I think our army's current preference for offensive operations and possible neglect of defensive operations comes from a number of sources. The combat team quick attack was our bastion of tactical professionalism in the 90s. You don't need a big enemy force and you can bring in as many enablers as you want. It is a nice, tidy package. The operational frame of the Gulf War was also there - we didn't really participate but our allies conducted offensive operations. While our Afghan campaign saw us defend localities, our combat operations were usually offensive in nature.
I think, though, that during the Cold War comfort zone was the defence. The operational frame was an area defence in Germany. Countermoves were our thing. I think we are trying to achieve a balance in the contemporary army.
Regardless, I think the typical Canadian army officer prefers deliberate operations with minimal risk. They might say that they accept risk and they might brag about how fast they conduct a combat team quick attack in training, but what I see is a preference for a methodical approach against a well-defined enemy. As a tank troop leader on Combat Team Commander Courses I found that infantry officers often wanted to make the map into a series of battle positions for offensive operations. They would them move us, like chess pieces, from BP to BP up the trace. I see that less now, but I also see us wanting to turn even a "hasty attack" into an attack from out of contact against a foe with over 75% definition.
I have been reading Simond's directives early in the Normandy campaign, as related in John English's Failure in High Command. Simonds wrote: "an attack without adequate reconnaissance and preparation will not succeed...the attack must be carefully organized...the well planned infantry attack with ample fire support may penetrate such a position with comparative ease, but the first penetration will stir up a hornet's nest."
I think that Simonds is the father of the post-war Canadian army. When you conduct an attack with 80% knowledge of the enemy, plenty of fire support, overwhelming local superiority (four tank troops against a single enemy tank), good control measures and with an eye to defending against the counterattack you can feel your doctrinal ancestor nodding approvingly from the back of your turret.
General Tal seemed like a switched on guy, except for his ignoring the 'less glamourous' Infantry. Have we learned/ adopted anything from him and his successors regarding armoured warfare doctrine?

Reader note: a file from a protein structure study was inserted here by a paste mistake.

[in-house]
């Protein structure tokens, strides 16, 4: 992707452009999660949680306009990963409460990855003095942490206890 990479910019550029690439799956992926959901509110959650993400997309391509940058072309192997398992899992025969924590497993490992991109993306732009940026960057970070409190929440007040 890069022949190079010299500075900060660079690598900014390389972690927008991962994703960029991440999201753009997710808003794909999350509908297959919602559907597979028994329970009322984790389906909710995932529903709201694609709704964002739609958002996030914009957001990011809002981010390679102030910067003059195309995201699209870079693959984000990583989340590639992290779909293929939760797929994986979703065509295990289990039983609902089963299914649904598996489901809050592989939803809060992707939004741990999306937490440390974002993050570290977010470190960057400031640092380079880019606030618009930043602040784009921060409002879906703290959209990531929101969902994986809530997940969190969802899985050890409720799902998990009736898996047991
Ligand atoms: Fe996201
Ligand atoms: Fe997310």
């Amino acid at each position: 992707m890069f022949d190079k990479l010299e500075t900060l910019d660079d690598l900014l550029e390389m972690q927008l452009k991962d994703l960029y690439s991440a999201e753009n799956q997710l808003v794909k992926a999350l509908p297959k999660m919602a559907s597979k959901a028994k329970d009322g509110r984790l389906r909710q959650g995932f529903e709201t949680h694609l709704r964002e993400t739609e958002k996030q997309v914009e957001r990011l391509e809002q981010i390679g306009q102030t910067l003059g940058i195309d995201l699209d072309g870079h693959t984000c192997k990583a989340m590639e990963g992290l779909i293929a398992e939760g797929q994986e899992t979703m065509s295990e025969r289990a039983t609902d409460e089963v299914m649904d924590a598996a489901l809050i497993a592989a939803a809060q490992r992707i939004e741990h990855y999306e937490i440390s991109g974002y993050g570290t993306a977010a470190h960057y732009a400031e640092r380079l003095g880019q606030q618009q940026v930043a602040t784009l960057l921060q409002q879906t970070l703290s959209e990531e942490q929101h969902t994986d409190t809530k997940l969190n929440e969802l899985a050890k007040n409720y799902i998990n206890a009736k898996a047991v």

"Tal was the creator of the Israeli armored doctrine that led to the Israeli successes in the Sinai surprise attack of the Six-Day War
. In 1964, General Tal took over the Israeli armored corps and organized it into the leading element of the Israeli Defense Forces
, characterized by high mobility and relentless assault. He re-trained all Israeli gunners to hit targets beyond 1.5 kilometres (0.93 mi).
In open terrain, such long distance gunnery proved vital to the survival of the Israeli armored corps in subsequent wars. Israel's Arab opponents, especially Egypt
, normally fired their Soviet-made tank guns from a distance of between 200 to 500 metres (220 to 550 yd), and quite often tank units advanced to within 100 metres (110 yd) of their targets before firing their main guns. This gave the Israelis an opportunity to exploit this weakness in Arab military doctrine. Its mobility is considered comparable to the German Blitzkrieg
and many hold it to be an evolution of that tactic. Tal's transformation and success in 1967 led the IDF to expand the role of armor. However, this resulted in reduced attention to other less glamorous, but essential aspects of the army, such as the infantry. Following the 1973 surprise attack, this excessive focus on fast striking offensive armor left the IDF temporarily without adequate defensive capability
. Only in latter stages of the war (with the aid of a US $1.1 billion airlift, Operation Nickel Grass
) did the armor break out and show its potential; General Avraham Adan
's armor broke through the Egyptian lines, crossed the Suez Canal
and enveloped the Egyptian 3rd Army near Suez
. While the IDF has become a more balanced force since 1973, Tal's development of armored doctrine has been very important to the IDF and has influenced armored doctrines in other parts of the world.